It was with a heavy heart this morning as I checked out of Hotel MiraCosta, depositing my luggage with reception, who will transfer it to the Hilton Tokyo Bay.
Then I follow the pedestrian footbridge to the Monorail station bright and early for my 15 whole minutes of early access into Tokyo Disneyland. I’m using my complimentary Monorail ticket from the hotel. Otherwise you gotta pay to ride. Yeah, this Monorail is actually a part of the Tokyo Metro system, and it’s equivalently clean and efficient and futuristic. City transportation laws prevented Disney from creating free train loops. We’ll see later how that impacts the railroad in Tokyo Disneyland.
This Monorail does a simple loop around the resort with four stops. First we pause at the Ikspiari station, home of the resort’s curiously-named Downtown Disney equivalent (which I never visited) and their economy class Ambassador Hotel (which I never visited). Then we reach the Tokyo Disneyland station, and I’m off, rushing excitedly down stairs to find…
Checking the internet, it turns out Tokyo Disneyland opens an hour later than the almighty DisneySea, at 9 AM. Oh well, at least today I’ll have time for breakfast! So I immediately do a 180 spin and head into the Tokyo Disneyland Hotel, yet another “Mictorian” flagship with that same formal, starched aesthetic which does little for me personally. The grounds of Tokyo’s hotel, at least, I found fairly charming, with their Fab Five topiaries and little secluded gardens dedicated to different Disney films, even the obscure ones from the ‘60s and ‘70s.
Even now I’m early to the 6:30 AM breakfast buffet. The hostess is surprised that a MiraCostan came to her hotel. Then it’s an all-you-can-eat rope drop! I alone start at the western station with waffles and fruits and suspect egg dishes. Following that I try Japanese breakfast, which involves miso soups, steamed rice with your choice of fixings, green salads, and generally good foods which I don’t associate with breakfast.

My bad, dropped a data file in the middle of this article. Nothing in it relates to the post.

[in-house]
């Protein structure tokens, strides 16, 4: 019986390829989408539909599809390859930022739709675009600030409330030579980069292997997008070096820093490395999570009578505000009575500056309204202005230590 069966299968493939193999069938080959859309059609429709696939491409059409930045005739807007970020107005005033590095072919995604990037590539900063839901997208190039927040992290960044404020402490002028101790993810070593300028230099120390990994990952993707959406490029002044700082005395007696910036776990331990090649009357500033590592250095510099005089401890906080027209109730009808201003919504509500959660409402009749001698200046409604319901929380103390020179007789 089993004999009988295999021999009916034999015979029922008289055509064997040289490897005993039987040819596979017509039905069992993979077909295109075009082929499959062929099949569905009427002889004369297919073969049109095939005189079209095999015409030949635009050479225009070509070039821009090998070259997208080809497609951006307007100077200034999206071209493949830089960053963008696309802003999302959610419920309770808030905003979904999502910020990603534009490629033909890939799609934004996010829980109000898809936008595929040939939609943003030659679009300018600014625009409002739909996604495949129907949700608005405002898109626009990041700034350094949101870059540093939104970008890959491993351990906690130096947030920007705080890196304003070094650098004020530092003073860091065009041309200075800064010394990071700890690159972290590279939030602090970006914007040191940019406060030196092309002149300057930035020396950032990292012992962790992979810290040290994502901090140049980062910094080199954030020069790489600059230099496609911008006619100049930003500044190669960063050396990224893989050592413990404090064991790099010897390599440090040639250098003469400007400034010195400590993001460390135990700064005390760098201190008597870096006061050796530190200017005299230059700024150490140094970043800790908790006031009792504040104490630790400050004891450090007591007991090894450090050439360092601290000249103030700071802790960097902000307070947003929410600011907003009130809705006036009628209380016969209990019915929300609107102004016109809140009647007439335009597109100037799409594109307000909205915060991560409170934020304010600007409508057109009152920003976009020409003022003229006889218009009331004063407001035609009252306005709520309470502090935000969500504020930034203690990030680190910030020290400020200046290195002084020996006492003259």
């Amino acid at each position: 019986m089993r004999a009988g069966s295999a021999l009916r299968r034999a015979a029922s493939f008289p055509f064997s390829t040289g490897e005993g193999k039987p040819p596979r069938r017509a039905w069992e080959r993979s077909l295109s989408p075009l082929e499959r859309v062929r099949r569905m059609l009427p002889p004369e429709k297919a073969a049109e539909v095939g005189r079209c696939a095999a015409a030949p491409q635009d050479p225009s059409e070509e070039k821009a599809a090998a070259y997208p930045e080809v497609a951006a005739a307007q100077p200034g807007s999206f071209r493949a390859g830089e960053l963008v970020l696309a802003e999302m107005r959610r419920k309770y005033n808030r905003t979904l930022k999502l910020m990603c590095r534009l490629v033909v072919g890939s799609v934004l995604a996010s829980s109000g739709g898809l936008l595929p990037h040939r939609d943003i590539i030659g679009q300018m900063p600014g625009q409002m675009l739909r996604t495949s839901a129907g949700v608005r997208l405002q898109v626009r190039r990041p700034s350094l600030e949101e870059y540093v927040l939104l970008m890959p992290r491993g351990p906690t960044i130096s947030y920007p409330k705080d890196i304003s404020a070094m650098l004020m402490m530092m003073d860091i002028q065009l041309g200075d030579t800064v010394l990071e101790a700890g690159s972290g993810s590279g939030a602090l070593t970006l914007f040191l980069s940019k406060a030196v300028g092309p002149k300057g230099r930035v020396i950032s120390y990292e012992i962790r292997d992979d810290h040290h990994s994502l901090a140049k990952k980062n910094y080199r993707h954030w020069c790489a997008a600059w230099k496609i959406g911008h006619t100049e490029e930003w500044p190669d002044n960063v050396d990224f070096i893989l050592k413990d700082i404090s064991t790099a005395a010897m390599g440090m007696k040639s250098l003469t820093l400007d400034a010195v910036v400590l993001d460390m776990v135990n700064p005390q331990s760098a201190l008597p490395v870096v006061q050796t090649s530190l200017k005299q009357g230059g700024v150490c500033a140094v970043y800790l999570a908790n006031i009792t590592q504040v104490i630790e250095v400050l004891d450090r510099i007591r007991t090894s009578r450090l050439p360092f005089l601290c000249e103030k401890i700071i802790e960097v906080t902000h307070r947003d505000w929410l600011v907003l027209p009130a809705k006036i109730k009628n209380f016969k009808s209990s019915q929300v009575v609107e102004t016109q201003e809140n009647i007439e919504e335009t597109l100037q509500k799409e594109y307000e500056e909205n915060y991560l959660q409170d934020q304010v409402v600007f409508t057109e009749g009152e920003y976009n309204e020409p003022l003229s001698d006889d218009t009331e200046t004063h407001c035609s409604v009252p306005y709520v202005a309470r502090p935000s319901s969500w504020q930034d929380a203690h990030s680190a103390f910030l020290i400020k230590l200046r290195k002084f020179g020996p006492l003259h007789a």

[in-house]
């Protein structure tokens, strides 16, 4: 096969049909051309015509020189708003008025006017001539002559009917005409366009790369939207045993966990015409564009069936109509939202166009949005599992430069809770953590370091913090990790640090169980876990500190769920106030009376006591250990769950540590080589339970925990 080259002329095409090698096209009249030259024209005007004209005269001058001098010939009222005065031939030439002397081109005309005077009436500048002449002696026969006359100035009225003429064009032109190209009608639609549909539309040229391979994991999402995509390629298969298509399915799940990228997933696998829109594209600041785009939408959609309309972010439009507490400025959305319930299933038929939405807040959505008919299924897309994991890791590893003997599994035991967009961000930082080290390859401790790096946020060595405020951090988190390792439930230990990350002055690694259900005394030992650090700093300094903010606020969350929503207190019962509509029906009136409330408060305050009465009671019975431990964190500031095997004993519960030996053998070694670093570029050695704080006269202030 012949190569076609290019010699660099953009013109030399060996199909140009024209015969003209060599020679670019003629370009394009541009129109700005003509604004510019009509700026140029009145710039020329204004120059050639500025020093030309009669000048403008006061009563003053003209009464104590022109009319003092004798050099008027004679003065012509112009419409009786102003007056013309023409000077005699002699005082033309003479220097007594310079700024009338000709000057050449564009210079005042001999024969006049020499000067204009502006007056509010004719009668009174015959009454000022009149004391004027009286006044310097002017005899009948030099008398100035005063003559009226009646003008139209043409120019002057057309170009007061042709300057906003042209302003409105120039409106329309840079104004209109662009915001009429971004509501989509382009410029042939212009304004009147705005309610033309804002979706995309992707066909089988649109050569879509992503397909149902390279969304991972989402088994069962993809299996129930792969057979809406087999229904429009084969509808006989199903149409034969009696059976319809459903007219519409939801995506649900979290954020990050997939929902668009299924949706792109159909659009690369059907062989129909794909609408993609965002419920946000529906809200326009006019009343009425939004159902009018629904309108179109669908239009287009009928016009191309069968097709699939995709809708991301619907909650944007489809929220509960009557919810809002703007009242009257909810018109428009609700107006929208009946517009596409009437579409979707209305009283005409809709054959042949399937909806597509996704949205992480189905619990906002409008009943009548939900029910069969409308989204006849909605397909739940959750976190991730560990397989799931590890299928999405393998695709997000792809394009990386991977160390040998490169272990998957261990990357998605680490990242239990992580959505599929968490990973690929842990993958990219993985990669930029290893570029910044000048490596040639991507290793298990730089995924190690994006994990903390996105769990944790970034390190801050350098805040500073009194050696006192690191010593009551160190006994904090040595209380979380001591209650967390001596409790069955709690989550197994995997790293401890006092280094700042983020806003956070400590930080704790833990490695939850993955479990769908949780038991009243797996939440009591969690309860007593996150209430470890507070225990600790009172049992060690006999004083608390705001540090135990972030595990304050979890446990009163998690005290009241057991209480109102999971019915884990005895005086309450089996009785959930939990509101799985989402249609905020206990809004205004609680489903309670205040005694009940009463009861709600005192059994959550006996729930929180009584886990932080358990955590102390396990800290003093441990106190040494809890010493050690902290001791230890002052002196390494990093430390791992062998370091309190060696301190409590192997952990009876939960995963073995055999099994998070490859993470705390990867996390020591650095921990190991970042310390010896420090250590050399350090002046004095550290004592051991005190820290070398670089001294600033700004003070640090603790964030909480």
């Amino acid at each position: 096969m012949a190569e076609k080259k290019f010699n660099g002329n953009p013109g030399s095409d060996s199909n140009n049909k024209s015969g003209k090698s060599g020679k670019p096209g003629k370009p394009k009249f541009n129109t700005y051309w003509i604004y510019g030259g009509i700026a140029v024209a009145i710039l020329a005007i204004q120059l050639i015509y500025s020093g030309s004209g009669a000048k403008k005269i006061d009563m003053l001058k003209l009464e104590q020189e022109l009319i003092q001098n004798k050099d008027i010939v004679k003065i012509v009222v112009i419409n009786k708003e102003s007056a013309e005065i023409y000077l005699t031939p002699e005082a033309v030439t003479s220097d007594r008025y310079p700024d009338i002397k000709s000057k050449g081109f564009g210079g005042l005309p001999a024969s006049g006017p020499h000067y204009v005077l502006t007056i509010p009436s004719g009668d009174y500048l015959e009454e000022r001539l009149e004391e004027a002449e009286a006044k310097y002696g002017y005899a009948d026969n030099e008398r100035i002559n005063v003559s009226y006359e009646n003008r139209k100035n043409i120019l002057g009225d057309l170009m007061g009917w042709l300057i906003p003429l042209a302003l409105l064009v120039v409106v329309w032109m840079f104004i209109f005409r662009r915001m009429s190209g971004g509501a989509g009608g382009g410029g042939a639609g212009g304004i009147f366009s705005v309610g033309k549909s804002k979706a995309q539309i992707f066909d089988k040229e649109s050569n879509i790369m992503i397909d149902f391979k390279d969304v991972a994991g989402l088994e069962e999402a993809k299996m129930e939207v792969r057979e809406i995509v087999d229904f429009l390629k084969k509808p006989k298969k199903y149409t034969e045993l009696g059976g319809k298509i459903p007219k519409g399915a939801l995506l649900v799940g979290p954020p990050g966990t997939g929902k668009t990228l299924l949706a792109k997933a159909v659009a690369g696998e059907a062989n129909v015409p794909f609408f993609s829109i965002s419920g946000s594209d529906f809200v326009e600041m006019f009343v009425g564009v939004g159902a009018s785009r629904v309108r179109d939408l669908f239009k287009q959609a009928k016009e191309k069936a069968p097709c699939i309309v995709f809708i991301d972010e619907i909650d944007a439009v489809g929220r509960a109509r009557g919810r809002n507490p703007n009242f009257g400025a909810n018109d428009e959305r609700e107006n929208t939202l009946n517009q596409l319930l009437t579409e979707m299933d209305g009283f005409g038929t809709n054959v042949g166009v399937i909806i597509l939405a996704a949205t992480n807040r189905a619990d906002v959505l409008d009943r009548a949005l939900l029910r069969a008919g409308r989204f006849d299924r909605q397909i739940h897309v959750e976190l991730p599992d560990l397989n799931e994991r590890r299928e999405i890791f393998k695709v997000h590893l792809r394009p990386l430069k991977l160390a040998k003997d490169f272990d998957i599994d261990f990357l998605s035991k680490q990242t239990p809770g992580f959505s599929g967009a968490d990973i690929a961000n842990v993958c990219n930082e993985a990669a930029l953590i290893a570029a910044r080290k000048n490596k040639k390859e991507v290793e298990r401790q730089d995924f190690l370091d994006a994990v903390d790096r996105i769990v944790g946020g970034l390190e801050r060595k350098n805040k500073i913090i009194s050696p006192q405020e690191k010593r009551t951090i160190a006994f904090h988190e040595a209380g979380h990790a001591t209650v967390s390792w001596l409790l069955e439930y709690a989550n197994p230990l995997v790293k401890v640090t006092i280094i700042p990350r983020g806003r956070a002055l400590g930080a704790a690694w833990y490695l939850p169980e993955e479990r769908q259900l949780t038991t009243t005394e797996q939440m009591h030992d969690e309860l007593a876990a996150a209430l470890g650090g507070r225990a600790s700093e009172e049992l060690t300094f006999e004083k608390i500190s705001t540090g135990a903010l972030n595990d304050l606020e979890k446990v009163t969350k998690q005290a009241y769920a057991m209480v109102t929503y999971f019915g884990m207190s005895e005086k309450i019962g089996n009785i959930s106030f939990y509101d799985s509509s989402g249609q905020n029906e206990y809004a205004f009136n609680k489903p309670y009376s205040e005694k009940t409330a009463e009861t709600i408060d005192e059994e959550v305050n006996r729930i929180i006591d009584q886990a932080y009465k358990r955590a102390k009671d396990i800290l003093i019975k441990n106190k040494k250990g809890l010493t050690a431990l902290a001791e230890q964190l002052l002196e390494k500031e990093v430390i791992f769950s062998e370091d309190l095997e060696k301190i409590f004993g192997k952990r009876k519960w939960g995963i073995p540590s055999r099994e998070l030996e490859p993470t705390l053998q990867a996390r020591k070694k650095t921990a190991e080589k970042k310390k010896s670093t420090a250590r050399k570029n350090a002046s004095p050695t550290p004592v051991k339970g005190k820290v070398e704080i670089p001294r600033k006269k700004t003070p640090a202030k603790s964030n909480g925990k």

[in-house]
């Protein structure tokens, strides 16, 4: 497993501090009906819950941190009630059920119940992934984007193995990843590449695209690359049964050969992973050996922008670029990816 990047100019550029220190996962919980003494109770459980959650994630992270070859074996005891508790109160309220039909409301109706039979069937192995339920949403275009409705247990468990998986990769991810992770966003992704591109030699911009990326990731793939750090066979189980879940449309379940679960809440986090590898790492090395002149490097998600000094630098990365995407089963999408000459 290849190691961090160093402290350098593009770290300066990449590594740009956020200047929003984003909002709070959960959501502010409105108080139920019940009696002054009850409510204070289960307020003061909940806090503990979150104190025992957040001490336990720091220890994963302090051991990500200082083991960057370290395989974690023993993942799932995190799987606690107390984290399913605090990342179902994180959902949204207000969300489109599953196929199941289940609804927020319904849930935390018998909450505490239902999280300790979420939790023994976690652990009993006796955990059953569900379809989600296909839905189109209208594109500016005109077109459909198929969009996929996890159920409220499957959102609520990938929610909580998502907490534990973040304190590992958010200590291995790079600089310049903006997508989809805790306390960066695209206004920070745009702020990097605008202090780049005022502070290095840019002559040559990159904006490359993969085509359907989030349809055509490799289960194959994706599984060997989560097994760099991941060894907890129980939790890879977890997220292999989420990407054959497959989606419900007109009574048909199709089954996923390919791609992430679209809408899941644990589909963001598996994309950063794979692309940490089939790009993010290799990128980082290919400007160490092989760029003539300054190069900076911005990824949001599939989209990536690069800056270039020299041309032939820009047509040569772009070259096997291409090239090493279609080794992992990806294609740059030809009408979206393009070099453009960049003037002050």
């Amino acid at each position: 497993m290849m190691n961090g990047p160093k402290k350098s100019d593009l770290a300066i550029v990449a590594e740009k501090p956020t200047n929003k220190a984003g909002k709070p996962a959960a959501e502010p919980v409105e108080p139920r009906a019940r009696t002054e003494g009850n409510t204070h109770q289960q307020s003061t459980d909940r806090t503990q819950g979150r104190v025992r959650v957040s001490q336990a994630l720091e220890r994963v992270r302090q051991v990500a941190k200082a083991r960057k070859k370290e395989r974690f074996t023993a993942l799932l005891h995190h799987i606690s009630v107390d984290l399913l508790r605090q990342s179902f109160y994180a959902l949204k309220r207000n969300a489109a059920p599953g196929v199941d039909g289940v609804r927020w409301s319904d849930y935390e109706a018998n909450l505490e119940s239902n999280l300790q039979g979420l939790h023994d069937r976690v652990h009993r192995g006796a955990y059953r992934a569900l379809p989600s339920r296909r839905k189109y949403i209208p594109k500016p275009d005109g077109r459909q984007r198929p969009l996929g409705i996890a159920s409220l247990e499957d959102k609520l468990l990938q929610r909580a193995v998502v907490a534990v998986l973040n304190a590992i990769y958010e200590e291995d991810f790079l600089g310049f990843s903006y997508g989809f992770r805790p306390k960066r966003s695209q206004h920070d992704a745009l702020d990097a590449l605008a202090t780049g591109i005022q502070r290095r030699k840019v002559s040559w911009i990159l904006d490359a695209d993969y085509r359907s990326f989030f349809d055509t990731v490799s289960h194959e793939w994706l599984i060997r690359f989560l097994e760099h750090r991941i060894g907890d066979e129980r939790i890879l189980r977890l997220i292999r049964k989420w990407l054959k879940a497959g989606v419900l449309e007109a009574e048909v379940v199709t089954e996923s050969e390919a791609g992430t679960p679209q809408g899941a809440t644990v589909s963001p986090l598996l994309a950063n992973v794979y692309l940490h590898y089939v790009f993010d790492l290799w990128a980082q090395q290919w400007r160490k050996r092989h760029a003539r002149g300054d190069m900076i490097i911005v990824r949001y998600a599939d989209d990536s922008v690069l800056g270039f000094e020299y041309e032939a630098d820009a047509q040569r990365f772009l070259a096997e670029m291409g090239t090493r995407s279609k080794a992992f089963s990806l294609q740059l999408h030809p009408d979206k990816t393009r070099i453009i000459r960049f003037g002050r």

That matter settled, I head out to the Tokyo Disneyland entry gates just as the crowds are gathering. Again Happy 15 VIPs get their own specialized cattle corral, perfect to observe the great heaping throngs of humanity. It’s no more crowded than DisneySea, but the entry layout here makes you feel it more. And remember, this is an off-season weekday at 7 AM.
Looking through the gates, Tokyo Disneyland looks…odd. Familiar yet alien. There’s no train station with floral Mickey, but a single central entrance to the fully enclosed World Bazaar entry land. They put a big glass ceiling over Main Street because of rains (DisneySea seemingly just ignored this issue, and it turned out fine). The park’s layout changed as a result in some strange ways. More on that later.
In a pre-opening procession, over a dozen costumed characters gallop out from Main St-er, World Bazaar. Each gate gets a selected caperer; near the center, we got Minnie. Off near the edges was a Fairy Godmother in a motionless rubber face mask, with soulless eyes, the blackest eyes, the devil's eyes...genuinely creepy. Wished I’d gotten a picture of her. Maybe a quick image search -
The Happy 15 Sprint once again swept me up in a manic Olympian footrace. World Bazaar entry was a blur. Not that there’s much there. The rooftop layout obscures castle views pretty completely. And quickly I’ve made a hard right turn well before the hub, into Tomorrowland.
Yup, TDL has side streets in Main Str-World Bazaar, “short cuts” into the nearest lands. This layout addition, which I actually generally like, creates a complete outer circle. It’s possible to fully tour TDL and never once enter the hub. This adds space near the front for more rides, and makes crossing the park easier.
World Bazaar itself barely makes an impression. It’s a bland compromise, American nostalgia watered down for Japan. Beyond these side streets, the outsides of the roofed building have storefronts as well. It’s sort of a grid pattern layout, not Main Street’s long corridor lead up, and it’s not nearly as effective as a grand opening statement.
But it’s efficient for touring! I reach my destination, Monsters Inc. Ride ‘n’ Go Seek, just in time to…It’s closed?! Dang, I really didn’t plan this morning well! Happy 15 only opens select rides, usually the most popular E-tickets. I’d’ve totally expected Monsters Inc. to be running, but a cast member informed me that Buzz Lightyear’s Astro Blasters was the only thing open. Sigh!
So I crossed Tomorrowland and rode Buzz. This one wasn’t a must-do, really. It’s pretty much like Disneyland’s or France’s (the ones I know), with some minor set variations across the three.
My aim with Tokyo Disneyland was to do the unique-to-me stuff first. There’s a lot in this park which is a lower priority for that reason, stuff copied from Disneyland. Following Buzz (my score was lousy) I return to Monsters Inc., planning now to snag a FastPass when those open at 9 and then do standby. The crowds to both have beaten me, so it takes about 10 minutes for each line. Versus the 3 hours for Monsters Inc. later that day, I can’t complain, but the early morning time is hugely valuable and so far I haven’t matched my efficient triumph in DisneySea yesterday.
Next up: TDL’s Two Best RidesTweet
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